Here’s the latest reader question, along with my reply!
Terri asks: I heard you on the Bill Meyer show; you talked about the Toyota Corolla as one of the best cars to buy for dependability. Is that true for a used car as well? If not what would be a really good used car to buy for the long haul? Thanks!
My reply: It is very hard to go wrong with the Corolla – which is the world’s best-selling car, ever. More than the VW Beetle. More than the Model T. But the most persuasive testimony I can provide is out on the road. Take a look. You will regularly see Corollas from the ’90s still in service as daily drivers. How many Dodge Neons do you see? How about Chevy Cavaliers? Res ipsa loquitur!
Part of the reason for the Corolla’s enduring goodness is that Toyota is very conservative with the engineering – and with the changes, model year to model year. Even the newest Corollas (2020) still have naturally aspirated (no turbo) engines. And the recent vintage ones still used simpler six-speed automatics (the current car’s optional automatic is a CVT, but it seems to be well-built and in A to B cars, these transmissions usually perform well).
Note also the Corolla’s unusually roomy for the class interior; it actually has more backseat room than many mid-sized cars.
These cars also tend to be purchased by people looking for value – and such people usually take pretty good care of their cars, making a used Corolla a safer-than-usual bet.
The main thing is due diligence. Check the car over thoroughly – or have it checked over by someone competent to do so that you trust. If it checks out, you should have a new friend for a very long time!
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Got a question about cars, Libertarian politics – or anything else? Click on the “ask Eric” link and send ’em in!
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When I was looking for a car for my daughter, I had a conversation with my trusted mechanic Jock. I threw out a couple of car suggestions and he just laughed. He told me to buy (this was 10 years ago) a mid to late 90’s corolla with maybe just 100K in mileage. He said you’ll pay more but these cars were designed to go 300K. Jock said GM believes in hard rings and soft cylinder walls, Toyota believed in hard cylinder walls and soft rings. Kinda makes sense to me. My girls are grown and out of the country, I still have the corolla and it’s my daily driver commuter. I’ll give this car to my grandkids before I sell it.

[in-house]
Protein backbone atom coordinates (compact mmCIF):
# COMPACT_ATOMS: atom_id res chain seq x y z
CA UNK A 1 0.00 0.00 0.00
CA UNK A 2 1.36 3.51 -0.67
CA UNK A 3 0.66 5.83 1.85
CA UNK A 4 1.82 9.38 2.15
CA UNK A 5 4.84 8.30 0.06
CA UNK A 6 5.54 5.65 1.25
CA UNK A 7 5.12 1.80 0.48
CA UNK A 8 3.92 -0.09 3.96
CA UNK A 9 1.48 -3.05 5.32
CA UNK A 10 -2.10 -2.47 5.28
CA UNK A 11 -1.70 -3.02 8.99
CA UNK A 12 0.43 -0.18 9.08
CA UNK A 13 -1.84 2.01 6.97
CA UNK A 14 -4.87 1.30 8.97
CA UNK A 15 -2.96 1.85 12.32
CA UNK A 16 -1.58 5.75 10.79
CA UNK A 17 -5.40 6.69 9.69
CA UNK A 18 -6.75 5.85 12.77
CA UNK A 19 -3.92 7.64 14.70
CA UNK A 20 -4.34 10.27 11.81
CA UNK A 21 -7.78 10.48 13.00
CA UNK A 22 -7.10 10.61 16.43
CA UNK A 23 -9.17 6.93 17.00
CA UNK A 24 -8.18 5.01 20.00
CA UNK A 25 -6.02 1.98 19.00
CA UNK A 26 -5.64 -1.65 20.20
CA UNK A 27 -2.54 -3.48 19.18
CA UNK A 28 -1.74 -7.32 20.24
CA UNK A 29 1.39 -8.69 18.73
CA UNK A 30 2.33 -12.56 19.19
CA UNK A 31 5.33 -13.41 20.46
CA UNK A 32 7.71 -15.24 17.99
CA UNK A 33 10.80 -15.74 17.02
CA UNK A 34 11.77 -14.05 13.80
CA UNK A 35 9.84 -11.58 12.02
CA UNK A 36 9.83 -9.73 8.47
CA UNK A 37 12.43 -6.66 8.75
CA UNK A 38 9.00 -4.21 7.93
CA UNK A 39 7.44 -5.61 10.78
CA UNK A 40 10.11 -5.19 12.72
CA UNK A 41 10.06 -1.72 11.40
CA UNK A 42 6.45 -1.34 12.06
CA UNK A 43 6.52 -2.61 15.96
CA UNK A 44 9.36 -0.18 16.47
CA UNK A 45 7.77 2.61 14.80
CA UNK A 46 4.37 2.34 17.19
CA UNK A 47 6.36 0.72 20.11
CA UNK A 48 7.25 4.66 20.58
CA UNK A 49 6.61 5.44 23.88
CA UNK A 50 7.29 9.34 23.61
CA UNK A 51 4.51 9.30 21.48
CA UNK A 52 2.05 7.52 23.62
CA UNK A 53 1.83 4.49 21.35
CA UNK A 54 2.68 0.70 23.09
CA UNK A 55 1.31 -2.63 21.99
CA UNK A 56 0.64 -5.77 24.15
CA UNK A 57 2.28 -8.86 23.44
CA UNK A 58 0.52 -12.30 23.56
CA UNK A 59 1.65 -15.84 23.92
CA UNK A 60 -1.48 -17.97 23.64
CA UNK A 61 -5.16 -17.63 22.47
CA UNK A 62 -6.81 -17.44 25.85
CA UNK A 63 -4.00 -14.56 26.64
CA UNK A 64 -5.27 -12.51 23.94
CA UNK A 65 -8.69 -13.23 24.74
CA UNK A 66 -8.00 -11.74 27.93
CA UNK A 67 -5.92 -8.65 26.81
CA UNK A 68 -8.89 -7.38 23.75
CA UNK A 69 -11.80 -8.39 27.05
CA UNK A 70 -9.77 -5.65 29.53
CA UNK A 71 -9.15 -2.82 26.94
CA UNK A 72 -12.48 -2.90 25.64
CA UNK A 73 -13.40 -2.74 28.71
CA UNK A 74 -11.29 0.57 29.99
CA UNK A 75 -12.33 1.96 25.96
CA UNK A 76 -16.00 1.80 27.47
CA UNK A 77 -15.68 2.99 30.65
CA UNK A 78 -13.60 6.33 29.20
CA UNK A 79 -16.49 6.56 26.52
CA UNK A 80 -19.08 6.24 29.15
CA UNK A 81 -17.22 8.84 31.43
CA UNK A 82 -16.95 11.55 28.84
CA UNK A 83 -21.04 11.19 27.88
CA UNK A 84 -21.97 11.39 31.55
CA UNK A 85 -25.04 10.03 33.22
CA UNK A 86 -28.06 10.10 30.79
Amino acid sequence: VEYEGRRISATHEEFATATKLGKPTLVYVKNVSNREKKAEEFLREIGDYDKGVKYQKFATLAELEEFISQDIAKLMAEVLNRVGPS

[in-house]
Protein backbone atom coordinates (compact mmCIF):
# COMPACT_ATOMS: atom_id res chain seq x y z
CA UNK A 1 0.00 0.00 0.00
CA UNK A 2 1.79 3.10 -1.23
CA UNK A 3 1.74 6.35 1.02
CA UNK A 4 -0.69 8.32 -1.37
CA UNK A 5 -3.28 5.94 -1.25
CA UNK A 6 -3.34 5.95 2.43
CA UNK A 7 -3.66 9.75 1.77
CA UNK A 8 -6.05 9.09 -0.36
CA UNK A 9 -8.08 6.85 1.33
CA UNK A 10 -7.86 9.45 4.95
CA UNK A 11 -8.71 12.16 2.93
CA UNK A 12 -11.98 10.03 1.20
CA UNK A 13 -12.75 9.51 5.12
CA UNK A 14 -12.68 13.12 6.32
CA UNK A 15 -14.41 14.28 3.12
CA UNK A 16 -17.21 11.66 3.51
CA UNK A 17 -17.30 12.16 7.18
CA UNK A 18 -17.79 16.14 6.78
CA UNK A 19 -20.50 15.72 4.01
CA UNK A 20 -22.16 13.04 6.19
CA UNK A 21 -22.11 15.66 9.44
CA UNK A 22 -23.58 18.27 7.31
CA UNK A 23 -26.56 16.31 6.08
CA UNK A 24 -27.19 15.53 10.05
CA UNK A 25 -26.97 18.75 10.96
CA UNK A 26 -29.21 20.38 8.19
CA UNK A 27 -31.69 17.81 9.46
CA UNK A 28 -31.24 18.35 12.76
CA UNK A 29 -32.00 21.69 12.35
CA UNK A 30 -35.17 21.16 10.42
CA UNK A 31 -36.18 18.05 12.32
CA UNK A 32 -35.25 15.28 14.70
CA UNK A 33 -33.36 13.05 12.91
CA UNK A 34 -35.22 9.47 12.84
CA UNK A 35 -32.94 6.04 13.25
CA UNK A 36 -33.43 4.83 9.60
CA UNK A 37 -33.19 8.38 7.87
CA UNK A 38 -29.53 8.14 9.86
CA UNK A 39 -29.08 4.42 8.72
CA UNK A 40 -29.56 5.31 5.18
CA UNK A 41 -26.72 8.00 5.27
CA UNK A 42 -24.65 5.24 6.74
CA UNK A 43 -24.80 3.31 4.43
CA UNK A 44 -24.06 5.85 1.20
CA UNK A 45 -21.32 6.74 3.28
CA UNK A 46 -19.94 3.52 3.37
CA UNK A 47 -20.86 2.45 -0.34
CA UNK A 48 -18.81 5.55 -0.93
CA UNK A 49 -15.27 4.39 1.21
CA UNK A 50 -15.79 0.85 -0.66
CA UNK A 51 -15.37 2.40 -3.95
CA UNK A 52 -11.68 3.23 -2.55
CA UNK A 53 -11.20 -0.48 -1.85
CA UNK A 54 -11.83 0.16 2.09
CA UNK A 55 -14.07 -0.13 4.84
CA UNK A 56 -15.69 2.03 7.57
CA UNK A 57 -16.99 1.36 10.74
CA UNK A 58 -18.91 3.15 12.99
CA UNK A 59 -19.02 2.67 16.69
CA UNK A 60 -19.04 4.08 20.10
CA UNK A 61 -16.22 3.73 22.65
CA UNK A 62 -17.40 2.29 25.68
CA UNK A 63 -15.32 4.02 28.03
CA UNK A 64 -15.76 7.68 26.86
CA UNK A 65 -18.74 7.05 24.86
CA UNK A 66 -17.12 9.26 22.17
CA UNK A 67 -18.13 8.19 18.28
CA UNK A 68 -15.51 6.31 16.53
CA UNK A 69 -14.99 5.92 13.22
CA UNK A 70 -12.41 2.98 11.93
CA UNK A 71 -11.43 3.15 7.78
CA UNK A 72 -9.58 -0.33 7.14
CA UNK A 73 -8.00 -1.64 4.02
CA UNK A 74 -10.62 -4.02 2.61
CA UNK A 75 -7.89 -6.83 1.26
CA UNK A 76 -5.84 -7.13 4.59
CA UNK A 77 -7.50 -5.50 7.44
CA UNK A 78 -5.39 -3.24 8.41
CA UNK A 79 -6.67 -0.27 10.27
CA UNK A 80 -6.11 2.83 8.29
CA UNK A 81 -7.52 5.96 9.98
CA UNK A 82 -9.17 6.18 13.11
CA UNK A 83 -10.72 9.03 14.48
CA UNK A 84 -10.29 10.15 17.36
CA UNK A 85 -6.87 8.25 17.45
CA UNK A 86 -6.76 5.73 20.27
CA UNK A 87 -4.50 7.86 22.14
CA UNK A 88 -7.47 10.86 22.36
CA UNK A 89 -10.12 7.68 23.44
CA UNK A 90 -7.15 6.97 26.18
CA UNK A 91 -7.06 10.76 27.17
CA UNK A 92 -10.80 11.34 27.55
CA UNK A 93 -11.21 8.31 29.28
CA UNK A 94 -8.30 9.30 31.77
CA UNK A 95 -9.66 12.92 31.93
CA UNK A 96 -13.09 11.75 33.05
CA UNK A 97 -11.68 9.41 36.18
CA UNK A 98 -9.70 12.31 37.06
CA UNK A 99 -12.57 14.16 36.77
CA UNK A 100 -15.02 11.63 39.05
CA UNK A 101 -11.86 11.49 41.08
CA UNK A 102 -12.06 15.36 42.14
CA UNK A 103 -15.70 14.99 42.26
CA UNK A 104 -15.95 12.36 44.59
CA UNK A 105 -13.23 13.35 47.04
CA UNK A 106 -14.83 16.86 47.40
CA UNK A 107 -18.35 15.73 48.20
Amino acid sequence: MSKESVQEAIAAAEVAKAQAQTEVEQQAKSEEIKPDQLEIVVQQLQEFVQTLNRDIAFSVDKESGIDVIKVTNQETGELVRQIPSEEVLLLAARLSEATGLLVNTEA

Amen. These cars are exceptional. Not exciting – not sexy. But the best cars ever made, arguably.
V6 Cavalier says hi. I don’t care what you say, they are one of the best “do everything cars” ever made. They can even handle light off-roading if you’re careful.
The V6 Cavaliers were ok cars; but there’s a reason you rarely see them anymore – even though they once were every other car. Meanwhile, one routinely sees Corollas from the same era. It speaks for itself.
eric, I might be all wet but the V 6 Cavalier probably got driven more miles on average than the Corolla. Even Corolla’s of the ’08 vintage were raving(loud interior, shitty ride and bad fuel economy). A friend drove one as a company car and couldn’t believe the sorry fuel mileage. He drove fast but his Q ship was nearly as good and a 100 times nicer car. He drove it till all the suspension was worn out and just like everything Nissan, the parts were just too high to replace.
I’ve always avoided Fords because of part that cost 3 times what GM parts did and the complexity and specialized tools needed to do simple stuff like a water pump replacement not to mention the cost of the pump.
BTW, I had avoided ruined water pumps since the early 80’s when everything I bought I changed the coolant to plain old green stuff and put a large jar of Bar’s Leak in them. It not only makes them cool better but keeps the pump so well lubricated it doesn’t wear out.
I know there are waterless coolants out there that never require a change but I can’t afford them.
Can’t believe you included Cavaliers. Man, they were so….Cavalier. The SIL had one and she loved it. It was new and parked behind my pickup and I needed to go somewhere so she said “take it” and I did. It was undeniably the worst POS I had ever driven that was a new car. Buzzy, weird steering and a drivetrain straight from performance hell since you could make it get out of its own way.
I could forgive the styling but everything else about it stunk to high heaven. It will be the ultimate classic someday because no one will be pulling out a 40 year old Cavalier that’s never been driven and looks like new and if they do, everyone will respond the same way…..WHY? I heard some people got 30K out of them without Major repair.
Couldn’t make it get out of its own way. Man, I gotta start re-reading…..and that’s what she said.
Not sure what this comment was about but I loved my 1993 V6 Sunbird (same car, different badge). Actually thought it was quite fun to drive, and decent enough power. Internet Car Hipsters hate it because it’s not a Honda Civic, but who cares what they think.